UV Nail Dryers May Increase Cancer Risk a New Study Says
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Regular use of UV nail dryers may increase the risk of skin cancer according to the results of a recent study. The risk applies to people who get gel manicures, which require UV light to cure and dry the polish.
The machines can damage DNA and cause mutations in human cells. These changes could increase the risk of developing skin cancer.
Researchers from the University of California San Diego and the University of Pittsburgh published the results earlier this month in the journal Nature Communications. More research is necessary to understand the potential risk for skin cancer from UV nail dryers.
“It is likely that such studies will take at least a decade to complete and to subsequently inform the general public,” researchers note. Dermatologists can recommend taking precautions in the meantime, such as applying sunscreen or choosing a different type of nail polish.
Study Confirms Dermatologists’ Warnings About UV Nail Lamps
Some dermatologists have warned about the potential health effects of UV nail lamps for several years. Many already recommend sunscreen and fingerless gloves to those getting gel manicures Dr. Shari Lipner, a dermatologist and director of the Nail Division at Weill Cornell Medicine, told NPR.
“I think even before the study, that was the way to go,” Lipner said. “And in light of the study, I think it should convince people even more to use caution.”
Gel manicures last longer than traditional nail polish, but patrons often return to nail salons for professional removal because it requires soaking in acetone. It’s common for customers to get a new gel manicure every few weeks, which leads to recurring UV exposure from these potentially harmful products.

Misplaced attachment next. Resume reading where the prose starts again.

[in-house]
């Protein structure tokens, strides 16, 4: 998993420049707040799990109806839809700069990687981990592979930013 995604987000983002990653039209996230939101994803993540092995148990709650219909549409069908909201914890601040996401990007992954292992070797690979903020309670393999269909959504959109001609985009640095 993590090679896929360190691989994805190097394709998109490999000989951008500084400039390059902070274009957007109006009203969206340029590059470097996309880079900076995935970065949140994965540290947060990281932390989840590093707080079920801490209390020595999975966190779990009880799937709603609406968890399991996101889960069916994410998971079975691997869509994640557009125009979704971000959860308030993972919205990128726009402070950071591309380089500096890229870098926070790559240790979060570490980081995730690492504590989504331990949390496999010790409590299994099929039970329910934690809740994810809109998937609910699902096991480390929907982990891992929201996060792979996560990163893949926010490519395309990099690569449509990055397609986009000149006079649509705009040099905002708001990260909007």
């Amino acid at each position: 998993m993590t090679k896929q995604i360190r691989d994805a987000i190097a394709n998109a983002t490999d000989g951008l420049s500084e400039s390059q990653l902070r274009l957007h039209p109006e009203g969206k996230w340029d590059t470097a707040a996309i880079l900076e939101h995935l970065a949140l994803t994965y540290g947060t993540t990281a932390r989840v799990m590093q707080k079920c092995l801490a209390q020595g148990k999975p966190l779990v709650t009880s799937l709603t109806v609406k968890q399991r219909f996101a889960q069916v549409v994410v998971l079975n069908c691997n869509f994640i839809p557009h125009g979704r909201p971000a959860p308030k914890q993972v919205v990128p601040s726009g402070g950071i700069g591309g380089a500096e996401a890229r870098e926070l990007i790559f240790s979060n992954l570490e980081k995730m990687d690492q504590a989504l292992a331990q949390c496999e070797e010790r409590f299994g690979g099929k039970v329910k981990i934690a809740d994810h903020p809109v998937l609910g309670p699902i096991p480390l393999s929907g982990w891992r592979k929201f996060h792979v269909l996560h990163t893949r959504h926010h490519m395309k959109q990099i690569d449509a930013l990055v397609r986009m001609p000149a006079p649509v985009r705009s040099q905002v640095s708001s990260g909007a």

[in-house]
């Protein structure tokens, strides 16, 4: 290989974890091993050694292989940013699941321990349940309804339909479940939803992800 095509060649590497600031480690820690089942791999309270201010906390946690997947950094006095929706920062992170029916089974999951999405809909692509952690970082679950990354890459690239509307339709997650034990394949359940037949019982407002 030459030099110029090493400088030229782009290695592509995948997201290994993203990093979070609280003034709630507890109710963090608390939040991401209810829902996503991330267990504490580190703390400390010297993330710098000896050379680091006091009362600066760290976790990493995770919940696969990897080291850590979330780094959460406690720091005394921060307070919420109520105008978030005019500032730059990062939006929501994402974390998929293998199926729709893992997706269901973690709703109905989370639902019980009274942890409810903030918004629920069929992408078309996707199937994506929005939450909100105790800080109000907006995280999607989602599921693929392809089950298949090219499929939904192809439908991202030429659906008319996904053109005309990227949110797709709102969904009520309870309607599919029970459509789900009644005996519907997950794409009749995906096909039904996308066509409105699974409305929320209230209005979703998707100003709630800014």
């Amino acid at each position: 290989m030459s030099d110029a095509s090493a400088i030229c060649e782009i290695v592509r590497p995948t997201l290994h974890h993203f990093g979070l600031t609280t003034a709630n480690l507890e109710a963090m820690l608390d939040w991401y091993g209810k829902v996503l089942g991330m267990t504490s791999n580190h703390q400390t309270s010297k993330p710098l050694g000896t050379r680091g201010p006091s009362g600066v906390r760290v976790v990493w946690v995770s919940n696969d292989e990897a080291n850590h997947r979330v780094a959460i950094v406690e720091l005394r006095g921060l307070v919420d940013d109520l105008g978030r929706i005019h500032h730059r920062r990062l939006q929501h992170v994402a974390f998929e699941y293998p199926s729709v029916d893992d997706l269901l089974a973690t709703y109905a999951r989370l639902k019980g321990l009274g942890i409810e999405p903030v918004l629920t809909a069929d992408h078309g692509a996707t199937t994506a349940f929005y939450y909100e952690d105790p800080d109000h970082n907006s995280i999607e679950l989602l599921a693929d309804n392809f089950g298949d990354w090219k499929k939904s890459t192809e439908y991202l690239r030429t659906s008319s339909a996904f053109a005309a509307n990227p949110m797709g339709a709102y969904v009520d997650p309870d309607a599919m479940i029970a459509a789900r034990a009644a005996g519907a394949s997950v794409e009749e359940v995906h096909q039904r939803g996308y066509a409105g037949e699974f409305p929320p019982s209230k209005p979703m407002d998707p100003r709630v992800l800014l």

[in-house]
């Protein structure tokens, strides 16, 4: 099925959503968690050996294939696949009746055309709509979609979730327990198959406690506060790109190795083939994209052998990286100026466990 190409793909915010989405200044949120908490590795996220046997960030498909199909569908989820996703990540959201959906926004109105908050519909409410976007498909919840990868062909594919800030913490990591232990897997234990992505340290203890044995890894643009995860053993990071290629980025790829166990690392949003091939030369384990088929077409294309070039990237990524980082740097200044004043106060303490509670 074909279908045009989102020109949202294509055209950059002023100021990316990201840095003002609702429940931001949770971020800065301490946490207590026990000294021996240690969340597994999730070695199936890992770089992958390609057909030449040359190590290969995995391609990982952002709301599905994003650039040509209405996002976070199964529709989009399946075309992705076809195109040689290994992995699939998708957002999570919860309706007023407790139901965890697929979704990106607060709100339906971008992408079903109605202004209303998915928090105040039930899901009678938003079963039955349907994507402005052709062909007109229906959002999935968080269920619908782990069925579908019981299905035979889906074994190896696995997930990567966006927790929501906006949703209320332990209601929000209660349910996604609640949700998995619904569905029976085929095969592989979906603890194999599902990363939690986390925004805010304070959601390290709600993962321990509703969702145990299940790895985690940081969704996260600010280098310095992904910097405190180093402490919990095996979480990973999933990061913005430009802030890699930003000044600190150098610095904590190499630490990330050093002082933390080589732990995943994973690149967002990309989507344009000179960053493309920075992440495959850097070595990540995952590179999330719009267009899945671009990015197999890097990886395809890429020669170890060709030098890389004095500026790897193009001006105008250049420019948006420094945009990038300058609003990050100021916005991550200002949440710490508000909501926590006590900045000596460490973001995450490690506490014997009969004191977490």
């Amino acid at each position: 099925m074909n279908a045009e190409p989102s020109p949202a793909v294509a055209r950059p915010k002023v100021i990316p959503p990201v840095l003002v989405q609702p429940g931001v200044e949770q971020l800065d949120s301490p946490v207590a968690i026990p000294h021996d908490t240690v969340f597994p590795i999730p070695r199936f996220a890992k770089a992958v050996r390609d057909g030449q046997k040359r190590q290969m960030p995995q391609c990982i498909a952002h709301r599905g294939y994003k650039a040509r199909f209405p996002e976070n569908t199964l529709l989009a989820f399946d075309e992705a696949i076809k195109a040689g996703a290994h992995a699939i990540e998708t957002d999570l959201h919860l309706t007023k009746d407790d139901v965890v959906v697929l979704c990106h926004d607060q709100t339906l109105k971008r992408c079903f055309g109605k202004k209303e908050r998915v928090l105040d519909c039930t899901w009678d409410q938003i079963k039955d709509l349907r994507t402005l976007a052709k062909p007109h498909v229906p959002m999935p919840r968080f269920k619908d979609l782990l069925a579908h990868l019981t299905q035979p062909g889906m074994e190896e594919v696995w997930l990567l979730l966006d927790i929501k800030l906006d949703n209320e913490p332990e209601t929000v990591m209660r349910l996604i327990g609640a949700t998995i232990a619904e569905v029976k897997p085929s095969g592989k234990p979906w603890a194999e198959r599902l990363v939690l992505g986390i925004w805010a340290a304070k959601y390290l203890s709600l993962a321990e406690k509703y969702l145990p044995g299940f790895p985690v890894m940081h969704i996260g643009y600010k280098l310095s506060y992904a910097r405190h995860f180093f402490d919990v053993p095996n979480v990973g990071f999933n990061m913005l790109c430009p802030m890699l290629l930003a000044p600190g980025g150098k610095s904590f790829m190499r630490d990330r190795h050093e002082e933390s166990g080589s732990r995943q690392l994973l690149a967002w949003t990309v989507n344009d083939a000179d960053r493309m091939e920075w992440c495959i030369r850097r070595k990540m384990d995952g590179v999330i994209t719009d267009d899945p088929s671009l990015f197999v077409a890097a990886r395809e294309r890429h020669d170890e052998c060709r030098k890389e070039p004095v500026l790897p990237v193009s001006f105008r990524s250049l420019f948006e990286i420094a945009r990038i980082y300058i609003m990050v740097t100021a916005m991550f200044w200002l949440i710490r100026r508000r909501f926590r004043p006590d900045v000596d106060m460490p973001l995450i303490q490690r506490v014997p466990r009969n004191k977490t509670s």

UV Nail Dryers Damage DNA
Medical journals have reported rare cancers on the nails and fingers of frequent gel polish users. But no study has investigated how UV nail dryers may affect human cells until now.
The sun creates ultraviolet radiation, which is categorized into three types: Ultraviolet A, ultraviolet B and ultraviolet C. UV nail lamps use ultraviolet A, which is considered the least dangerous of the three types.
Past research in animals shows that UVA exposure causes mutations in cells that lead to an increase in cancer risk. While the current study shows radiation from UV nail lamps causes genetic mutations and damages DNA and mitochondria, an organelle that creates energy, it does not provide definitive proof of an increased cancer risk.
Researchers must conduct epidemiological studies on a large scale to further understand the potential risks. “Taken together, our experimental results and the prior evidence strongly suggest that radiation emitted by UV-nail polish dryers may cause cancers of the hand,” the study says. “[A]nd that UV-nail polish dryers, similar to tanning beds, may increase the risk of early-onset skin cancer.”